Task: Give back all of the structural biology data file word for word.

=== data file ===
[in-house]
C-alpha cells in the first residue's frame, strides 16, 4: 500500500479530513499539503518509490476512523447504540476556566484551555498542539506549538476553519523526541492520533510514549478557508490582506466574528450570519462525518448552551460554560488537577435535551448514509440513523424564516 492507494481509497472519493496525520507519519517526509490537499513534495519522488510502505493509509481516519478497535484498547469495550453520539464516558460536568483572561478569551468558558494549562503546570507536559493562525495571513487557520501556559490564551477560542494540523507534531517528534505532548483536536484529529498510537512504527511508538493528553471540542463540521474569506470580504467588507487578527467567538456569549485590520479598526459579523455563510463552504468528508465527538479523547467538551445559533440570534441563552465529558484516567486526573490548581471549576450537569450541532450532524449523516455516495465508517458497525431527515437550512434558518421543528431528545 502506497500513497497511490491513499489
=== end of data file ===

[in-house]
C-alpha cells in the first residue's frame, strides 16, 4: 500500500479530513499539503518509490476512523447504540476556566484551555498542539506549538476553519523526541492520533510514549478557508490582506466574528450570519462525518448552551460554560488537577435535551448514509440513523424564516 492507494481509497472519493496525520507519519517526509490537499513534495519522488510502505493509509481516519478497535484498547469495550453520539464516558460536568483572561478569551468558558494549562503546570507536559493562525495571513487557520501556559490564551477560542494540523507534531517528534505532548483536536484529529498510537512504527511508538493528553471540542463540521474569506470580504467588507487578527467567538456569549485590520479598526459579523455563510463552504468528508465527538479523547467538551445559533440570534441563552465529558484516567486526573490548581471549576450537569450541532450532524449523516455516495465508517458497525431527515437550512434558518421543528431528545 502506497500513497497511490491513499489